Game Word of the Week

Joe Six-Pack (n)

A proverbial average player who is not interested in thought-provoking game experiences and has a low tolerance for complex rules that he needs to learn.

Usage: The mind reading hamburger character an interesting concept, but do you think Joe Sixpack will really care?

Comment: Ah, Joe Sixpack. How I love you. Joe keeps us honest and kills self-indulgent design. There is room for games that Joe Sixpack won’t like, of course. Braid is my favourite example. But it’s a fairly small amount of room. I’m quite sure that Halo 3 and Call of Duty 4 did a lot more business than Braid or Ico. And there’s nothing wrong with that. Crafting a Joe-accessible entertainment experience is just as challenging as becoming an intellectual astronaut. It just works different muscles.

3 thoughts on “Game Word of the Week

  1. Andrew

    There’s a lot more middle ground then Braid. Less “accessible” games like turn based or real time games sell much less then Madden, Fifa or Halo but obviously are worth making :D

    It’s an interesting “game word” to bring up, obviously all entertainment somewhat thinks in the mentality, although there is plenty that can be done to make a game fun for different people, which might not net the sales of Madden, but sells more then enough to make it worthwhile.

  2. Tynan Sylvester Post author

    Of course, I just use Braid as an easy punching bag on this topic.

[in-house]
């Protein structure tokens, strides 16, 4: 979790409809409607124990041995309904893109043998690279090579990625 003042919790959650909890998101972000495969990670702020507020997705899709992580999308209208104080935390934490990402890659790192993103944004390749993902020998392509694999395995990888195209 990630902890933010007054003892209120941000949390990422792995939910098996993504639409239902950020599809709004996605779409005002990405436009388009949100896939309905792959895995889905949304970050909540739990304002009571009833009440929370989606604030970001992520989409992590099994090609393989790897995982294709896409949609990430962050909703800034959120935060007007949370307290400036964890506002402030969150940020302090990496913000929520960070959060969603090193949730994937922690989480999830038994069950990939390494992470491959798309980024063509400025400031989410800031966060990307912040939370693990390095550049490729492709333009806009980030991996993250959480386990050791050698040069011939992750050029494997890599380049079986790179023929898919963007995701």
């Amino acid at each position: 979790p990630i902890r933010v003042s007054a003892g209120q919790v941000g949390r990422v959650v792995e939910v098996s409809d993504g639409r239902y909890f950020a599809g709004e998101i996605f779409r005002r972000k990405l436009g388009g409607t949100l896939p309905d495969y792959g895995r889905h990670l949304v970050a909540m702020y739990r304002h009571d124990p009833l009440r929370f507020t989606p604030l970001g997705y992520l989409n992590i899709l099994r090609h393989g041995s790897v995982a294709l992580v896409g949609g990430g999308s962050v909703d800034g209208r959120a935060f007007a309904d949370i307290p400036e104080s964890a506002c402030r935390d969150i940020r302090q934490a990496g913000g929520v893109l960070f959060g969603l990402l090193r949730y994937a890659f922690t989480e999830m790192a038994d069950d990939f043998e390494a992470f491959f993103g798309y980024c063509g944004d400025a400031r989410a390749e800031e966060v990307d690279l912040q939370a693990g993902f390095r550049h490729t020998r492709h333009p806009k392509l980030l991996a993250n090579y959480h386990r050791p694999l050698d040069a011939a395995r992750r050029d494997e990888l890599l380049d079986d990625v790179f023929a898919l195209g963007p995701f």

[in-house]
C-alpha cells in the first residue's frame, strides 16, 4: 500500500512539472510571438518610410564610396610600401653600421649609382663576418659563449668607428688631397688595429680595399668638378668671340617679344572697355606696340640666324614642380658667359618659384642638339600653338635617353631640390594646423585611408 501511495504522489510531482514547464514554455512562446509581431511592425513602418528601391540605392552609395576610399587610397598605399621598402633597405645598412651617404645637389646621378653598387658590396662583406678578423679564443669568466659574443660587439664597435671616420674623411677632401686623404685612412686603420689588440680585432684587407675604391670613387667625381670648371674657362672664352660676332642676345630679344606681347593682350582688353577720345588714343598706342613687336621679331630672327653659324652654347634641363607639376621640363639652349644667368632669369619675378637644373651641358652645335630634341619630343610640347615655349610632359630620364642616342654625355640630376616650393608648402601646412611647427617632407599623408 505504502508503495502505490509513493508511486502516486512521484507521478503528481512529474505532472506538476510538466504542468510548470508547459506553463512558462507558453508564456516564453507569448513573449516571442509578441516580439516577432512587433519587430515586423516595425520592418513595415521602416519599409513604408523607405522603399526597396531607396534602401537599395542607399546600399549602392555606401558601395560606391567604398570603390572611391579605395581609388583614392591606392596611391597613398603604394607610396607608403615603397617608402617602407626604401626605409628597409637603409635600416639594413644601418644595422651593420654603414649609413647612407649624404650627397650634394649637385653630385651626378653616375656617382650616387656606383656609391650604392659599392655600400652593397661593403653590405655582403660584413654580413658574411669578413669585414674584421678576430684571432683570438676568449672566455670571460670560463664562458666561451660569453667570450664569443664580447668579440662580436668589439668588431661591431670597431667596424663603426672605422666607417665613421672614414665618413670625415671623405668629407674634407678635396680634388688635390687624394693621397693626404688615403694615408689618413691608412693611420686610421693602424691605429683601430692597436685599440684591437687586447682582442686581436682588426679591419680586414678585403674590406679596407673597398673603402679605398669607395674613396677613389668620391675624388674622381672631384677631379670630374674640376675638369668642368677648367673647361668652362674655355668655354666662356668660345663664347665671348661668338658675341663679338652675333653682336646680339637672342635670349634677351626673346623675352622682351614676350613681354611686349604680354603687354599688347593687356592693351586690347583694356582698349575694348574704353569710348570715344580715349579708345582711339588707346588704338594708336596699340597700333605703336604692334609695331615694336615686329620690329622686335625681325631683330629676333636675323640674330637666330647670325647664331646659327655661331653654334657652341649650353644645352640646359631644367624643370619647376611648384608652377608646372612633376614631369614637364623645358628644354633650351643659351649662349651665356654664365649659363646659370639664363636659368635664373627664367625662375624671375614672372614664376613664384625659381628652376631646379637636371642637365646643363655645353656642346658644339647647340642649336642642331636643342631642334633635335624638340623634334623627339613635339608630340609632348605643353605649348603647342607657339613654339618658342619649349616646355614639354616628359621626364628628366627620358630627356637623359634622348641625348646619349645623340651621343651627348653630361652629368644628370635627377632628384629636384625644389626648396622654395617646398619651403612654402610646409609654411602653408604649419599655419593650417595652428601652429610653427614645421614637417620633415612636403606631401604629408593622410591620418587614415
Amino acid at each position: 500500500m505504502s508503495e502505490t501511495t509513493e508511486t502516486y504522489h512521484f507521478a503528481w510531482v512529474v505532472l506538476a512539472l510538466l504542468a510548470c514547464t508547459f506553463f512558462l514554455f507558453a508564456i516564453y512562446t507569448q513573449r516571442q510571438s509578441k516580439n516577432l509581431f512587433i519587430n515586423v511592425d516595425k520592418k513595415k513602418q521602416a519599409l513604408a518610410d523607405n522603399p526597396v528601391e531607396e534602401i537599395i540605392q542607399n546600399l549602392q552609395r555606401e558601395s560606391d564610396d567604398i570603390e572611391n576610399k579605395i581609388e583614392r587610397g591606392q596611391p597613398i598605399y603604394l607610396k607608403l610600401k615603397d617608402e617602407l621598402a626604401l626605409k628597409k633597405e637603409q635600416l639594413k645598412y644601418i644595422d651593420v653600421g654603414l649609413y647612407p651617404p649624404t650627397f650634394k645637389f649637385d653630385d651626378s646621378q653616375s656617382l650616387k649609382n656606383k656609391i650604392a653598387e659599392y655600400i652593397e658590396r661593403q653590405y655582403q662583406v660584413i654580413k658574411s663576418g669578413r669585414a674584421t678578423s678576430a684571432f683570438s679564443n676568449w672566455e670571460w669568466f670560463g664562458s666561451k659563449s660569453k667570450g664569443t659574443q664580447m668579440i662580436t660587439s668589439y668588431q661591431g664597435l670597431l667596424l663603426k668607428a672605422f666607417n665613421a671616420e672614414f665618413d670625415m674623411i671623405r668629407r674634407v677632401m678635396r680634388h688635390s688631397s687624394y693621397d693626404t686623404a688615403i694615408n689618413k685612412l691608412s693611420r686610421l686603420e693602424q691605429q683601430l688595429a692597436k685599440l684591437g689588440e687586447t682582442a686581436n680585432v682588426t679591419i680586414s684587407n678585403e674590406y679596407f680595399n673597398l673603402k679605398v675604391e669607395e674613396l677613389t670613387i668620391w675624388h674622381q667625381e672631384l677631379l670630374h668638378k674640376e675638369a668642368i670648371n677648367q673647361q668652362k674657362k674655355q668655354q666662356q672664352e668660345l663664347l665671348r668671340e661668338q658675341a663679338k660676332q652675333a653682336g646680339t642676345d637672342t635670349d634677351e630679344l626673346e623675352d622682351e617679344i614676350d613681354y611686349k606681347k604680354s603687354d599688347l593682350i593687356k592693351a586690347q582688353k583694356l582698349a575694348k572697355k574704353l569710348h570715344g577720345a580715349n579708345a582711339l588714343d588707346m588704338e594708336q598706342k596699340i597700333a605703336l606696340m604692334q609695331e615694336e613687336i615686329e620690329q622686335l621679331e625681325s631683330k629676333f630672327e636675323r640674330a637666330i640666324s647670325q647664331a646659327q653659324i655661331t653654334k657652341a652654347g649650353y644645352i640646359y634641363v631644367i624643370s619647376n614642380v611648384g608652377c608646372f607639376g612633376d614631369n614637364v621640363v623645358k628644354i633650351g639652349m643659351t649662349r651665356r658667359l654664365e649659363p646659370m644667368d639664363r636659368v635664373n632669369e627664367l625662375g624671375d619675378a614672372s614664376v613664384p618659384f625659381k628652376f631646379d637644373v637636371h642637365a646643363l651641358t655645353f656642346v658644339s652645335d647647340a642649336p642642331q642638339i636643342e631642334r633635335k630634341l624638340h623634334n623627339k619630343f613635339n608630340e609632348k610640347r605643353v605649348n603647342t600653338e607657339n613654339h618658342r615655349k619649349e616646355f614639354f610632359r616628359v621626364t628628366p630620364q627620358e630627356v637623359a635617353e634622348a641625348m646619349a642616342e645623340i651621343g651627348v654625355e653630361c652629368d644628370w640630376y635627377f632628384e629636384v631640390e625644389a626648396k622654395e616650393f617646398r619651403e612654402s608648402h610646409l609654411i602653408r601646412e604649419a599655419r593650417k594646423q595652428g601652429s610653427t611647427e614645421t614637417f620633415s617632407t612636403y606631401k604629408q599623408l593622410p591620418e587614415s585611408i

Interestingly, I’d say games like Civilization or Starcraft do appeal to a certain type of Joe Six-Pack, just not the one usually called Joe Six-Pack. Joe himself is a testosterone-addled Halo obsessor. He wouldn’t like Civ, but that doesn’t mean Civ isn’t appealing to less hardcore gamers, simply because the subject matter is so accessible.

    We’ll always have a spectrum of games from Joe on down(up?). As it should be. My main point in talking about Joe is that he’s not a bad guy, and that appealing to him is no easier than appealing to anyone else.

  3. Andrew

    Yeah, fair enough :) I agree, it’s no easier appealing to him then anyone else, but it is entirely perceived that getting “that guy” will make up game sales, when it’s never that clear cut (there are tons of examples from last year, and while it did make a developer basically shut down, a good example would possibly be Haze, aimed exactly at that market but utterly failing to sell).

    Also; while I reply here, care to add into the “Game Word of the Week” topic title the actual word afterwards? If you look at the bottom of your post, it does seem quite difficult telling your recent blog entries apart ;)

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